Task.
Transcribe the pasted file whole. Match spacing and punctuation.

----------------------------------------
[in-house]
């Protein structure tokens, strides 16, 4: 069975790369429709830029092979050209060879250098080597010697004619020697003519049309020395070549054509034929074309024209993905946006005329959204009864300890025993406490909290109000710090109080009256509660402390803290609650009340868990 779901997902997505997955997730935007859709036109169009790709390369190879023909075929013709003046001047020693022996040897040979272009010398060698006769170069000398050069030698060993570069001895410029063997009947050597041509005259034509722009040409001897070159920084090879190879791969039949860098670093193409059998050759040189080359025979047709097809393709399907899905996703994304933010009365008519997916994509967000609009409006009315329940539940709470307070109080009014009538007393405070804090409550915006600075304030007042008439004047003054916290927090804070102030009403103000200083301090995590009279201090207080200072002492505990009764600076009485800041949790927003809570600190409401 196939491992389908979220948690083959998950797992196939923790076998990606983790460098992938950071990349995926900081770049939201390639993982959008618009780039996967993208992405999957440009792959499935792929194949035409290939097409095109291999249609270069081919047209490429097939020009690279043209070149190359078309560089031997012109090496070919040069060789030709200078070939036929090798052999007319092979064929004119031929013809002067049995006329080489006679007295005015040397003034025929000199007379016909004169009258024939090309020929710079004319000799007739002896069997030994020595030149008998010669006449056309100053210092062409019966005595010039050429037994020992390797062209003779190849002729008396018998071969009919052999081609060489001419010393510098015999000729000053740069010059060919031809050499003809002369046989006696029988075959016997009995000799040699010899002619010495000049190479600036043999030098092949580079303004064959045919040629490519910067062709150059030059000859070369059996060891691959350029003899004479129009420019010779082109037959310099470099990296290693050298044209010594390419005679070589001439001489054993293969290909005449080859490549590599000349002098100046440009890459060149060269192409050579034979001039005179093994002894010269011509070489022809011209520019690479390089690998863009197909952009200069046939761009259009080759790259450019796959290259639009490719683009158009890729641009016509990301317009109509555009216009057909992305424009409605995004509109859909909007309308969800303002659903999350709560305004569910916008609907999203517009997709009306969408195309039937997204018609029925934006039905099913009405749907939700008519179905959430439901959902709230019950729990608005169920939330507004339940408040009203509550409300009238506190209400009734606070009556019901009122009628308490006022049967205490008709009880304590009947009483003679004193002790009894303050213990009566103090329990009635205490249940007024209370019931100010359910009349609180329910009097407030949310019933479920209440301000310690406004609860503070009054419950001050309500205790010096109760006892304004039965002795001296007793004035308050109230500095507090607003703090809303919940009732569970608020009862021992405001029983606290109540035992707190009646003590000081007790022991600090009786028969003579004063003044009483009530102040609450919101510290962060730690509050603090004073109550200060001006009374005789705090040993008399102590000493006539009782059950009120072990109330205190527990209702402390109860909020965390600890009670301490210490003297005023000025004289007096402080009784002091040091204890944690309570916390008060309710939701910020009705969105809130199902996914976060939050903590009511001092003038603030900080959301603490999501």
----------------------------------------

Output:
[in-house]
């Protein structure tokens, strides 16, 4: 069975790369429709830029092979050209060879250098080597010697004619020697003519049309020395070549054509034929074309024209993905946006005329959204009864300890025993406490909290109000710090109080009256509660402390803290609650009340868990 779901997902997505997955997730935007859709036109169009790709390369190879023909075929013709003046001047020693022996040897040979272009010398060698006769170069000398050069030698060993570069001895410029063997009947050597041509005259034509722009040409001897070159920084090879190879791969039949860098670093193409059998050759040189080359025979047709097809393709399907899905996703994304933010009365008519997916994509967000609009409006009315329940539940709470307070109080009014009538007393405070804090409550915006600075304030007042008439004047003054916290927090804070102030009403103000200083301090995590009279201090207080200072002492505990009764600076009485800041949790927003809570600190409401 196939491992389908979220948690083959998950797992196939923790076998990606983790460098992938950071990349995926900081770049939201390639993982959008618009780039996967993208992405999957440009792959499935792929194949035409290939097409095109291999249609270069081919047209490429097939020009690279043209070149190359078309560089031997012109090496070919040069060789030709200078070939036929090798052999007319092979064929004119031929013809002067049995006329080489006679007295005015040397003034025929000199007379016909004169009258024939090309020929710079004319000799007739002896069997030994020595030149008998010669006449056309100053210092062409019966005595010039050429037994020992390797062209003779190849002729008396018998071969009919052999081609060489001419010393510098015999000729000053740069010059060919031809050499003809002369046989006696029988075959016997009995000799040699010899002619010495000049190479600036043999030098092949580079303004064959045919040629490519910067062709150059030059000859070369059996060891691959350029003899004479129009420019010779082109037959310099470099990296290693050298044209010594390419005679070589001439001489054993293969290909005449080859490549590599000349002098100046440009890459060149060269192409050579034979001039005179093994002894010269011509070489022809011209520019690479390089690998863009197909952009200069046939761009259009080759790259450019796959290259639009490719683009158009890729641009016509990301317009109509555009216009057909992305424009409605995004509109859909909007309308969800303002659903999350709560305004569910916008609907999203517009997709009306969408195309039937997204018609029925934006039905099913009405749907939700008519179905959430439901959902709230019950729990608005169920939330507004339940408040009203509550409300009238506190209400009734606070009556019901009122009628308490006022049967205490008709009880304590009947009483003679004193002790009894303050213990009566103090329990009635205490249940007024209370019931100010359910009349609180329910009097407030949310019933479920209440301000310690406004609860503070009054419950001050309500205790010096109760006892304004039965002795001296007793004035308050109230500095507090607003703090809303919940009732569970608020009862021992405001029983606290109540035992707190009646003590000081007790022991600090009786028969003579004063003044009483009530102040609450919101510290962060730690509050603090004073109550200060001006009374005789705090040993008399102590000493006539009782059950009120072990109330205190527990209702402390109860909020965390600890009670301490210490003297005023000025004289007096402080009784002091040091204890944690309570916390008060309710939701910020009705969105809130199902996914976060939050903590009511001092003038603030900080959301603490999501």